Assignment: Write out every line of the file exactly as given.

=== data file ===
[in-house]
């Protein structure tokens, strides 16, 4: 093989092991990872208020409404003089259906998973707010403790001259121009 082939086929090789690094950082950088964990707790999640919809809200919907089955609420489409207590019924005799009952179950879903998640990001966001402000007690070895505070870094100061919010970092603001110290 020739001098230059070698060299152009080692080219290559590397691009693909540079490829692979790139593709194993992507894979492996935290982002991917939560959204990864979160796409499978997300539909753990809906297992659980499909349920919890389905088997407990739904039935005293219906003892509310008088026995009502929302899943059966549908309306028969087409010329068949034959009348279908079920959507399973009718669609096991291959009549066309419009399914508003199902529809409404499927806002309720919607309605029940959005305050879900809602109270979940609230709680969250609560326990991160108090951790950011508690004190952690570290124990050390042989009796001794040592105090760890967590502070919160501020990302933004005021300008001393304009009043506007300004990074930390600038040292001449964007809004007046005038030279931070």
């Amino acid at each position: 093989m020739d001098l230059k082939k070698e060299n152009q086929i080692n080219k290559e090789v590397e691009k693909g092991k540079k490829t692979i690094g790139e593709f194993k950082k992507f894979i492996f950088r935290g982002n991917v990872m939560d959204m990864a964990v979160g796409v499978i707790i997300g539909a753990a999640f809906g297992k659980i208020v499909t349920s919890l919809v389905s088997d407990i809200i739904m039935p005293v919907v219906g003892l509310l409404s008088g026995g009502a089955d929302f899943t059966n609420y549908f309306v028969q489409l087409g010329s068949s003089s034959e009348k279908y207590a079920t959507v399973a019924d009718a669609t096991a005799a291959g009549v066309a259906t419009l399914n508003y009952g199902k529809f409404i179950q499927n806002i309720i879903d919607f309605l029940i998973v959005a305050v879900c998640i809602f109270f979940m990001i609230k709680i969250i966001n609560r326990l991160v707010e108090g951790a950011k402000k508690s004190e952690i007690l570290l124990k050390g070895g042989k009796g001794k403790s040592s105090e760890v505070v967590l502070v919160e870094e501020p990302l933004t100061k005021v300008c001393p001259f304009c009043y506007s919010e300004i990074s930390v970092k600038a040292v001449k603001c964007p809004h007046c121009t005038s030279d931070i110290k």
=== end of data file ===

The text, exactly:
[in-house]
């Protein structure tokens, strides 16, 4: 093989092991990872208020409404003089259906998973707010403790001259121009 082939086929090789690094950082950088964990707790999640919809809200919907089955609420489409207590019924005799009952179950879903998640990001966001402000007690070895505070870094100061919010970092603001110290 020739001098230059070698060299152009080692080219290559590397691009693909540079490829692979790139593709194993992507894979492996935290982002991917939560959204990864979160796409499978997300539909753990809906297992659980499909349920919890389905088997407990739904039935005293219906003892509310008088026995009502929302899943059966549908309306028969087409010329068949034959009348279908079920959507399973009718669609096991291959009549066309419009399914508003199902529809409404499927806002309720919607309605029940959005305050879900809602109270979940609230709680969250609560326990991160108090951790950011508690004190952690570290124990050390042989009796001794040592105090760890967590502070919160501020990302933004005021300008001393304009009043506007300004990074930390600038040292001449964007809004007046005038030279931070």
């Amino acid at each position: 093989m020739d001098l230059k082939k070698e060299n152009q086929i080692n080219k290559e090789v590397e691009k693909g092991k540079k490829t692979i690094g790139e593709f194993k950082k992507f894979i492996f950088r935290g982002n991917v990872m939560d959204m990864a964990v979160g796409v499978i707790i997300g539909a753990a999640f809906g297992k659980i208020v499909t349920s919890l919809v389905s088997d407990i809200i739904m039935p005293v919907v219906g003892l509310l409404s008088g026995g009502a089955d929302f899943t059966n609420y549908f309306v028969q489409l087409g010329s068949s003089s034959e009348k279908y207590a079920t959507v399973a019924d009718a669609t096991a005799a291959g009549v066309a259906t419009l399914n508003y009952g199902k529809f409404i179950q499927n806002i309720i879903d919607f309605l029940i998973v959005a305050v879900c998640i809602f109270f979940m990001i609230k709680i969250i966001n609560r326990l991160v707010e108090g951790a950011k402000k508690s004190e952690i007690l570290l124990k050390g070895g042989k009796g001794k403790s040592s105090e760890v505070v967590l502070v919160e870094e501020p990302l933004t100061k005021v300008c001393p001259f304009c009043y506007s919010e300004i990074s930390v970092k600038a040292v001449k603001c964007p809004h007046c121009t005038s030279d931070i110290k």